A list appears in the discography at the end of this article. These quality of the orchestral playing in these records is very high and show typical traits of the Prentice “style” of orchestration. (The balance on this video is correct as many of the “corrected” recordings now current on mp3 and CD, whilst eliminating a lot of background noise, unfortunately place the voice too far forward to the detriment of the orchestral balance).
It is a pity that we do not know more about this fascinating musician and the early influences on his career. He styled himself “Charles Prentice Mus.Bac.” on all his recordings for Novello and this tells us that he was a music graduate. The results that he achieved are extremely high.
The Ivor Novello magic…
During the interval of “The Magic Of Ivor Novello” broadcast by BBC Radio 2 on March 1st 1975, Barry Sinclair interviewed some of the leading ladies from Ivor Novello’s shows. I heard the programme and have a reel to reel recording of it somewhere…but I digress…During the interviews, Dorothy Dickson, Mary Ellis and Roma Beaumont and perhaps Vanessa Lee talk about the orchestras but sadly none of them mentioned Charles Prentice, yet they all benefitted directly or indirectly from his musicianship.
Charles Prentice brings Ivor Novello’s music to life…
However, they did point out one thing, Mary Ellis said that Ivor Novello was always trying to cut out as much of the brass as possible. I expect that if this was in “The Dancing Years”, it was probably the last collaboration between Charles Prentice and Ivor Novello, at least for a while.
The recordings prove…
The earlier Novello shows “Glamorous Night”, “Careless Rapture” and “Crest of the Wave” have much more vital music, electrifying even in places. This is in no small way due to the symphonic balance created by Charles Prentice. “Careless Rapture” manages to be musically the most coherent of Novello’s shows and that must also be down in no small way to Charles Prentice. The point is definitely arguable and James Harding’s biography of Novello describes in a couple of lines what was Novello’s compositional method.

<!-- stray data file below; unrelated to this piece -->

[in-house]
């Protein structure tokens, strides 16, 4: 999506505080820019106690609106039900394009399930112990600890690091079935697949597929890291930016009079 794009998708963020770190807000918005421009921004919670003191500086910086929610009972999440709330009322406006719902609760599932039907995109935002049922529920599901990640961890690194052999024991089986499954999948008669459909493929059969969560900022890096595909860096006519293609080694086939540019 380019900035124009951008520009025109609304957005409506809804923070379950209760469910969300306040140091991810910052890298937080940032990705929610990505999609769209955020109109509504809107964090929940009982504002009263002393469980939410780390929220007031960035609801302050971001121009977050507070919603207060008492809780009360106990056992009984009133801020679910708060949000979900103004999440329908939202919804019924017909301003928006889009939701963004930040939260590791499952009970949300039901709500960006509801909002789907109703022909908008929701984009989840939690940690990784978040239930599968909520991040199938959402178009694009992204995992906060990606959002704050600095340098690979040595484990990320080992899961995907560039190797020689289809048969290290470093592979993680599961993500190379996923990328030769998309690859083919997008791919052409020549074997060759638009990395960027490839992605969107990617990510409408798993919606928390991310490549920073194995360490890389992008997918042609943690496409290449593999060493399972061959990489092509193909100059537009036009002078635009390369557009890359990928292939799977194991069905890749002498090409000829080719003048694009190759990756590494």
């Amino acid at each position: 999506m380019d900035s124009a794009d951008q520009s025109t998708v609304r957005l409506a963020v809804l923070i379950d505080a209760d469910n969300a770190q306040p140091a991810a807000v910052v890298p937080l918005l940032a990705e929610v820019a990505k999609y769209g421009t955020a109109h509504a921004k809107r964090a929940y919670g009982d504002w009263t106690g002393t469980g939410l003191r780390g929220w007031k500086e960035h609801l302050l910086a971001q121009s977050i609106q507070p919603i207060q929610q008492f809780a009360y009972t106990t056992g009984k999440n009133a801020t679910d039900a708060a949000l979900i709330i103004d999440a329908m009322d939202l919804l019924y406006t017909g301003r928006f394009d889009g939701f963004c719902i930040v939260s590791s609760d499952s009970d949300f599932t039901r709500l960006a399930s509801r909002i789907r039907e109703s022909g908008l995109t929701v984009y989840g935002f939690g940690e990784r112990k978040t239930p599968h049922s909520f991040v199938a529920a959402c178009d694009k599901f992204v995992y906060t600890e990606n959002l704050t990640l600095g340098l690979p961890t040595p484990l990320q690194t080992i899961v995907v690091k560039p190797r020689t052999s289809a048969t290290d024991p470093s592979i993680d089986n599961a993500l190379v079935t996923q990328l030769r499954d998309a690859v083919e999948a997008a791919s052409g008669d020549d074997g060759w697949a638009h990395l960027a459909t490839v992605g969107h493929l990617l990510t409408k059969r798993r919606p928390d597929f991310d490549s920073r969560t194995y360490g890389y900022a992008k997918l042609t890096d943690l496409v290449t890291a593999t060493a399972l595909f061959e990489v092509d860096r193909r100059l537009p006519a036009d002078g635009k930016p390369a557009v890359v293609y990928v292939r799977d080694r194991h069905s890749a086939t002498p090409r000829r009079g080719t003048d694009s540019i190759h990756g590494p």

It seems that Novello would send his melodies naked – that is, the melodies were unharmonised – to Leighton Lucas who then harmonised them. It could be a matter of fascinating debate as to what extent Lucas added to Novello’s compositions. Presumably then they were sent to Charles Prentice who orchestrated them. James Harding quotes Novello as arguing that orchestration was not memorable. “People don’t remember orchestration, they remember melodies” he is reported to have said. There is more to this than at first meets the eye though. Particularly so because the orchestra – especially in the original cast recordings – makes the music so much more memorable.
Melodies and original cast recordings…
It is beyond doubt that the values in the cast recordings are manifold. Firstly as Novello said, the melodies themselves. However, the melodies themselves are nothing without harmonies, the harmonies are what colour the moods of the song, they lend the poignancy or render the uplift needed to communicate the exact point; they serve to highlight the lyrics,as well as pinpoint the climaxes. Likewise, the orchestration is that which universalises the harmonies and intensifies the music generally, that it might be appreciated in all its dimensions and supporting the singer too. Imagine any of these shows just presented without harmony and orchestra – just a continuum of unaccompanied and unharmonised melodies – not good!